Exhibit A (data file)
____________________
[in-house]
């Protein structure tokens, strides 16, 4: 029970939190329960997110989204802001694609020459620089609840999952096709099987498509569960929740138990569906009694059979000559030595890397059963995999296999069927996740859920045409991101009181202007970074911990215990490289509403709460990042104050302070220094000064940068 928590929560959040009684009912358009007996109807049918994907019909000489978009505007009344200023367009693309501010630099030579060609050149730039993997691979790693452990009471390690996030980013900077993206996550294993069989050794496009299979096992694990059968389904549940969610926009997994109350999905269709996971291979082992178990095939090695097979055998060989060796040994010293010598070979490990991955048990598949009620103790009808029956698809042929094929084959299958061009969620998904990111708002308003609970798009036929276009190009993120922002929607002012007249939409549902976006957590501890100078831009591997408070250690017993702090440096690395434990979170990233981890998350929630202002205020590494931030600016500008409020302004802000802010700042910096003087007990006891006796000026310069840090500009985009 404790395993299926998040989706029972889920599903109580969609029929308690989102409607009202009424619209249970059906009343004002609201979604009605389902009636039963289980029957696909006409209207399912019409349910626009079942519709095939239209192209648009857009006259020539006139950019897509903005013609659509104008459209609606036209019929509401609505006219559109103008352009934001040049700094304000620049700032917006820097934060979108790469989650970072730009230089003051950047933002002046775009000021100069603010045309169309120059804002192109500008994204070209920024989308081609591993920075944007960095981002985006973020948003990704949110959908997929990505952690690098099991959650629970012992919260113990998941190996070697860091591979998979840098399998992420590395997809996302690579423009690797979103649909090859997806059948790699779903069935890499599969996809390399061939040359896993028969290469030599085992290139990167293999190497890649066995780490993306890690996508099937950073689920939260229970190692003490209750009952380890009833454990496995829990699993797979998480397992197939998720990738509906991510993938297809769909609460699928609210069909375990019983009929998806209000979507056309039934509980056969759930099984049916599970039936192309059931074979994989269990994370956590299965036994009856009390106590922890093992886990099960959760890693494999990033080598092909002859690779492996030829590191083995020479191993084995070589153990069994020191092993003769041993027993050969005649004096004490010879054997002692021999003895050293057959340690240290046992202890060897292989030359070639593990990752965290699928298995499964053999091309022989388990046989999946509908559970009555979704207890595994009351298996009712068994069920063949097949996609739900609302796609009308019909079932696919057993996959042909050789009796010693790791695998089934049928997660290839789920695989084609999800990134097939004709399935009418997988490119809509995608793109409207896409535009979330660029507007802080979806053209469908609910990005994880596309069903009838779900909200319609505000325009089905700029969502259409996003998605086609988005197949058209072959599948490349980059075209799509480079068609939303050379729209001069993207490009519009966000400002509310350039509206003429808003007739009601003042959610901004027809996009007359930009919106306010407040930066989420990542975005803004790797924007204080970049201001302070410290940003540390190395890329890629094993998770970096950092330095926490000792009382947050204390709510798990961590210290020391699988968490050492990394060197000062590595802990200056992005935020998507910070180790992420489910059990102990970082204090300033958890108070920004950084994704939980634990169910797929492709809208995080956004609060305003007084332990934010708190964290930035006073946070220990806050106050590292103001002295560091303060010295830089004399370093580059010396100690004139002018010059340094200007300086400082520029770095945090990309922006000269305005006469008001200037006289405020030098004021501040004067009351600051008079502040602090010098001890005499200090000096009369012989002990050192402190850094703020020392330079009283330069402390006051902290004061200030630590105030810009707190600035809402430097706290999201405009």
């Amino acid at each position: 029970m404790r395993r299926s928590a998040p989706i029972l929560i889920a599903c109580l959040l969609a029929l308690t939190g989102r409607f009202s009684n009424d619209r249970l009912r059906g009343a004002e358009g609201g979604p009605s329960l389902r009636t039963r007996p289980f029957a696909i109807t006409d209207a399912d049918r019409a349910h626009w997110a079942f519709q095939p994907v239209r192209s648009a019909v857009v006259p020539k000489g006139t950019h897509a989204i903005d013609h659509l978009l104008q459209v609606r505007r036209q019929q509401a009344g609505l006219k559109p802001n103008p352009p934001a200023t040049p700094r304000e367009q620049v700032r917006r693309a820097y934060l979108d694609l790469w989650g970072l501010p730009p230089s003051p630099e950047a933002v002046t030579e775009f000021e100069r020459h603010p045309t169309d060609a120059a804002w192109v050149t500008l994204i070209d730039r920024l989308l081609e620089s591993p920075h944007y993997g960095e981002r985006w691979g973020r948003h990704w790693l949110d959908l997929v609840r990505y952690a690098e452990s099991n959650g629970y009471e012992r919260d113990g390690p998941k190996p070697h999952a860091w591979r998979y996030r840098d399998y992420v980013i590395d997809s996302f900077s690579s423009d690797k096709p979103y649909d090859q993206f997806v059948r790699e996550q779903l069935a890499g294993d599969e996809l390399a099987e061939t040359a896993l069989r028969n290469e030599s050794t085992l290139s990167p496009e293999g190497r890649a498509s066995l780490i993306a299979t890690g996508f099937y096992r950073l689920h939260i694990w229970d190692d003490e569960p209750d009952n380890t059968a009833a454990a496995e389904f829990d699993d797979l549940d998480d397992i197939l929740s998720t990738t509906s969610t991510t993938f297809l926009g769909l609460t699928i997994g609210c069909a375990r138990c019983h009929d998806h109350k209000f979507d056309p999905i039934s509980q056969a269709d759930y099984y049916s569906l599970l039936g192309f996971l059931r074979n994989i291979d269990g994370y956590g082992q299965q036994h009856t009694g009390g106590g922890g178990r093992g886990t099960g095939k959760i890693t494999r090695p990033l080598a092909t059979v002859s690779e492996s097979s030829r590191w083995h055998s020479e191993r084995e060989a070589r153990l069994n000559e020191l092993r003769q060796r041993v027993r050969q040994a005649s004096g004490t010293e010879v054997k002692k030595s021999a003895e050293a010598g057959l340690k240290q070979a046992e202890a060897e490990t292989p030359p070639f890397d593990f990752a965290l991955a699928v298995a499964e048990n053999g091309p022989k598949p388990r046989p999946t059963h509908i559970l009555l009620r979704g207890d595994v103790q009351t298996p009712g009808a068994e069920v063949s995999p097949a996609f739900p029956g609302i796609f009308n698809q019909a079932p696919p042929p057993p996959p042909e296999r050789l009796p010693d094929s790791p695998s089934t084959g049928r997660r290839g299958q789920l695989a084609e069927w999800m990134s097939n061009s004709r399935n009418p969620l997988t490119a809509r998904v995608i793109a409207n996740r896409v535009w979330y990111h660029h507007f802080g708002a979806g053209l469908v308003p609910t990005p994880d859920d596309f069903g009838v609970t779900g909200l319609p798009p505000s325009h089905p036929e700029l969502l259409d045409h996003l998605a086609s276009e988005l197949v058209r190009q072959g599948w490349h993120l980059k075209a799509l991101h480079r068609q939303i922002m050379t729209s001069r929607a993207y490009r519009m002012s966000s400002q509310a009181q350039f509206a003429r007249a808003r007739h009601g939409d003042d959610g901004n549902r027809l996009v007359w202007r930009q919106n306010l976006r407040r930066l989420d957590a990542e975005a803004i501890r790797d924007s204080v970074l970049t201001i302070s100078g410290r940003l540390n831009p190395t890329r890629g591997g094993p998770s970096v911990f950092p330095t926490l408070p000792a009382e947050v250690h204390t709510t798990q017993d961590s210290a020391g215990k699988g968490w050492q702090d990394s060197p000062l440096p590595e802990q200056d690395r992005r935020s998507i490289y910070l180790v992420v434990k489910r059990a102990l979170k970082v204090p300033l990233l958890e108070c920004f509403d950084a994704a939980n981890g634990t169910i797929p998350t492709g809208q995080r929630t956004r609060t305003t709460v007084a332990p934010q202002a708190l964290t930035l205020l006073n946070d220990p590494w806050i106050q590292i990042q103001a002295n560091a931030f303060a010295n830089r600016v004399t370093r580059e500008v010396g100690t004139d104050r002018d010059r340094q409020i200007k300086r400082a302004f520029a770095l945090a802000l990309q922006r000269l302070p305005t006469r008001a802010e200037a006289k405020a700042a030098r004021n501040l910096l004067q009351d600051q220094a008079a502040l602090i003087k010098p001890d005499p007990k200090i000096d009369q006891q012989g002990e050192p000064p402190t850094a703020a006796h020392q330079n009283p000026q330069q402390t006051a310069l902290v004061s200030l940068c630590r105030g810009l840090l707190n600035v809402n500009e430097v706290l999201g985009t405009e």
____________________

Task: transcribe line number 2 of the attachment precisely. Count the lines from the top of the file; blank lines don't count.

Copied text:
């Protein structure tokens, strides 16, 4: 029970939190329960997110989204802001694609020459620089609840999952096709099987498509569960929740138990569906009694059979000559030595890397059963995999296999069927996740859920045409991101009181202007970074911990215990490289509403709460990042104050302070220094000064940068 928590929560959040009684009912358009007996109807049918994907019909000489978009505007009344200023367009693309501010630099030579060609050149730039993997691979790693452990009471390690996030980013900077993206996550294993069989050794496009299979096992694990059968389904549940969610926009997994109350999905269709996971291979082992178990095939090695097979055998060989060796040994010293010598070979490990991955048990598949009620103790009808029956698809042929094929084959299958061009969620998904990111708002308003609970798009036929276009190009993120922002929607002012007249939409549902976006957590501890100078831009591997408070250690017993702090440096690395434990979170990233981890998350929630202002205020590494931030600016500008409020302004802000802010700042910096003087007990006891006796000026310069840090500009985009 404790395993299926998040989706029972889920599903109580969609029929308690989102409607009202009424619209249970059906009343004002609201979604009605389902009636039963289980029957696909006409209207399912019409349910626009079942519709095939239209192209648009857009006259020539006139950019897509903005013609659509104008459209609606036209019929509401609505006219559109103008352009934001040049700094304000620049700032917006820097934060979108790469989650970072730009230089003051950047933002002046775009000021100069603010045309169309120059804002192109500008994204070209920024989308081609591993920075944007960095981002985006973020948003990704949110959908997929990505952690690098099991959650629970012992919260113990998941190996070697860091591979998979840098399998992420590395997809996302690579423009690797979103649909090859997806059948790699779903069935890499599969996809390399061939040359896993028969290469030599085992290139990167293999190497890649066995780490993306890690996508099937950073689920939260229970190692003490209750009952380890009833454990496995829990699993797979998480397992197939998720990738509906991510993938297809769909609460699928609210069909375990019983009929998806209000979507056309039934509980056969759930099984049916599970039936192309059931074979994989269990994370956590299965036994009856009390106590922890093992886990099960959760890693494999990033080598092909002859690779492996030829590191083995020479191993084995070589153990069994020191092993003769041993027993050969005649004096004490010879054997002692021999003895050293057959340690240290046992202890060897292989030359070639593990990752965290699928298995499964053999091309022989388990046989999946509908559970009555979704207890595994009351298996009712068994069920063949097949996609739900609302796609009308019909079932696919057993996959042909050789009796010693790791695998089934049928997660290839789920695989084609999800990134097939004709399935009418997988490119809509995608793109409207896409535009979330660029507007802080979806053209469908609910990005994880596309069903009838779900909200319609505000325009089905700029969502259409996003998605086609988005197949058209072959599948490349980059075209799509480079068609939303050379729209001069993207490009519009966000400002509310350039509206003429808003007739009601003042959610901004027809996009007359930009919106306010407040930066989420990542975005803004790797924007204080970049201001302070410290940003540390190395890329890629094993998770970096950092330095926490000792009382947050204390709510798990961590210290020391699988968490050492990394060197000062590595802990200056992005935020998507910070180790992420489910059990102990970082204090300033958890108070920004950084994704939980634990169910797929492709809208995080956004609060305003007084332990934010708190964290930035006073946070220990806050106050590292103001002295560091303060010295830089004399370093580059010396100690004139002018010059340094200007300086400082520029770095945090990309922006000269305005006469008001200037006289405020030098004021501040004067009351600051008079502040602090010098001890005499200090000096009369012989002990050192402190850094703020020392330079009283330069402390006051902290004061200030630590105030810009707190600035809402430097706290999201405009």